FARR, FLORENCE

Rare Autograph Letter Signed by Florence Farr, a Muse of W.B. Yeats

Item #20127


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FARR, FLORENCE - Rare Autograph Letter Signed by Florence Farr, a Muse of W.B. Yeats
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FARR, FLORENCE - Rare Autograph Letter Signed by Florence Farr, a Muse of W.B. Yeats

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FARR, FLORENCE. (1860-1917). British actress, playwright, producer, mystic, feminist, mistress of George Bernard Shaw, and longtime collaborator of W.B. Yeats on the half-spoken, half-sung performance of poetry. ALS. (“Florence Farr”). 1½pp. 4to. New York City, (Feb. 27, 1907). To CORNELIUS WEYGANDT (1871-1957), an influential University of Pennsylvania professor of literature and writer on American culture.

 

“Mr. Yeats has written me a letter of introduction to you. I am giving a lecture and recitals in The States. Recitals of poetry of all kinds and a lecture on the music of speech. I have been to Bryn Mawr & the secretary told me they had never expressed so much enthusiasm before. My fee for lecture including expenses to Philadelphia would be 75 dollars. I am getting 200 dollars for recitals in New York. I shall be in New York till the middle of March when I go to Boston & I may go to Toronto & Chicago if I can fit in the dates they offer me to make one journey of it in the beginning of April. Mr. John Quinn 31 Nassau Street New York City is doing my business for me and his address will always find me…”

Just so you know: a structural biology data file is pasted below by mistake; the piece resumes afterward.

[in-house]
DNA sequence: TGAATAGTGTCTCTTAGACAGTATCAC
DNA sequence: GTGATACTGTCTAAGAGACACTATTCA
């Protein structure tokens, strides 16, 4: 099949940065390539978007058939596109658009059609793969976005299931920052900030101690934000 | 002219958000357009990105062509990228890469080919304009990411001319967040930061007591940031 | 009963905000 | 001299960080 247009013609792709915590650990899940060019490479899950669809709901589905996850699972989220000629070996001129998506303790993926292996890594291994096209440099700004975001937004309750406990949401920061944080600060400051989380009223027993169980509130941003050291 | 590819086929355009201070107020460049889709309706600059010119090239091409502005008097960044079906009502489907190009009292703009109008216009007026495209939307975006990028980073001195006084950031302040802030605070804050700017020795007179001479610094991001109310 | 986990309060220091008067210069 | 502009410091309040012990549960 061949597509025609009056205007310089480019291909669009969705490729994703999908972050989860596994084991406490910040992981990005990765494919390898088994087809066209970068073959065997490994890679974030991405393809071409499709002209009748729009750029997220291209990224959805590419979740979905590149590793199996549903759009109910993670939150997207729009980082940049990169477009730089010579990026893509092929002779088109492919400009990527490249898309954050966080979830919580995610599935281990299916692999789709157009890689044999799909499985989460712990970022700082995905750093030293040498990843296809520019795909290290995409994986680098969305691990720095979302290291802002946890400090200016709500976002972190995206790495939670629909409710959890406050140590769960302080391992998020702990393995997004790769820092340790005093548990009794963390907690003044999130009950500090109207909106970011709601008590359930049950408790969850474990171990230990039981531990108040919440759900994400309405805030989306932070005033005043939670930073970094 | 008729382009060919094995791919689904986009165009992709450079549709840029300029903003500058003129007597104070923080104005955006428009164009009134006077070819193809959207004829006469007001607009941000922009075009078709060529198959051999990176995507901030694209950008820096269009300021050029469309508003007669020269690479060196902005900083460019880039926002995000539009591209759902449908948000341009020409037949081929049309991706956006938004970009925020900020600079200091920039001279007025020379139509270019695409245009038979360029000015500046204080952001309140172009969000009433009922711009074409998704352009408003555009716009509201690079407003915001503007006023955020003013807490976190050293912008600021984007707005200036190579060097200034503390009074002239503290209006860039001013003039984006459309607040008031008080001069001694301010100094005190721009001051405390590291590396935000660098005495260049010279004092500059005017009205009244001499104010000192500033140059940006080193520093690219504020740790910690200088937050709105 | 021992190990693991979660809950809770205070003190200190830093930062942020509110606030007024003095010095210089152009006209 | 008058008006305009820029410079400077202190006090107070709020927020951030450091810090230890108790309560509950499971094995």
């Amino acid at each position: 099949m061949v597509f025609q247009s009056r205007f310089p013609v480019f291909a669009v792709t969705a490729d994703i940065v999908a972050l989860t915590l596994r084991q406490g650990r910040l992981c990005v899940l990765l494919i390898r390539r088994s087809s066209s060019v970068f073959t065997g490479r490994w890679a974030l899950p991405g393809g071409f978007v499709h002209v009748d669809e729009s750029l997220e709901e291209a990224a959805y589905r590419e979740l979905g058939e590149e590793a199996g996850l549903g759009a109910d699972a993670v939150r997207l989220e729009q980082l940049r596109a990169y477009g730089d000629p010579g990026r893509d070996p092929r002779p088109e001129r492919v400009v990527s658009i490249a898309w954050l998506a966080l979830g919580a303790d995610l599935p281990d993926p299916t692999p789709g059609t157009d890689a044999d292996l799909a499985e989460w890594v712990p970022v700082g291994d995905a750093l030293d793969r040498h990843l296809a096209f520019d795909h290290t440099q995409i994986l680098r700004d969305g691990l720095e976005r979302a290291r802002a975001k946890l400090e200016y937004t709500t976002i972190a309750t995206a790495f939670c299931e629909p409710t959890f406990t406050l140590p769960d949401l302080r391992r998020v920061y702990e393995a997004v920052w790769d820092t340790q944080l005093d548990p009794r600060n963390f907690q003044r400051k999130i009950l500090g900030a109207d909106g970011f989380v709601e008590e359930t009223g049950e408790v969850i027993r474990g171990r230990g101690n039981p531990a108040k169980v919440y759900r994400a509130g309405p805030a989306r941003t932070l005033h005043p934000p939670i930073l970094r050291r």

Farr began her career as an actress and won the adoration of both George Bernard Shaw and William Butler Yeats (1865-1939) after playing the Priestess Amaryllis in John Todhunter’s A Sicilian Idyll. She became Shaw’s mistress, who endeavored to make her the ideal actress for his plays, and an influential muse and collaborator of Yeats, who shared her interest in the occult.

 

In 1902, Yeats published an essay entitled “Speaking to the Psaltery,” an ancient stringed instrument, in which he stated “I have always known that there was something I disliked about singing, and I naturally dislike print and paper, but now at last I understand why, for I have found something better. I have just heard a poem spoken with so delicate a sense of its rhythm, with so perfect a respect for its meaning, that if I were a wise man and could persuade a few people to learn the art I would never open a book of verses again. A friend, who was here a few minutes ago, [presumably Farr] has sat with a beautiful stringed instrument upon her knee, her fingers passing over the strings, and has spoken to me some verses from Shelley’s Skylark and Sir Ector’s lamentation over the dead Launcelot out of the Morte d’Arthur and some of my own poems. Wherever the rhythm was most delicate, wherever the emotion was most ecstatic, her art was the most beautiful, and yet, although she sometimes spoke to a little tune, it was never singing, as we sing to-day, never anything but speech… I cannot tell what changes this new art is to go through, or to what greatness or littleness of fortune; but I can imagine little stories in prose with their dialogues in metre going pleasantly to the strings. I am not certain that I shall not see some Order naming itself from the Golden Violet of the Troubadours or the like, and having among its members none but well-taught and well-mannered speakers who will keep the new art from disrepute.”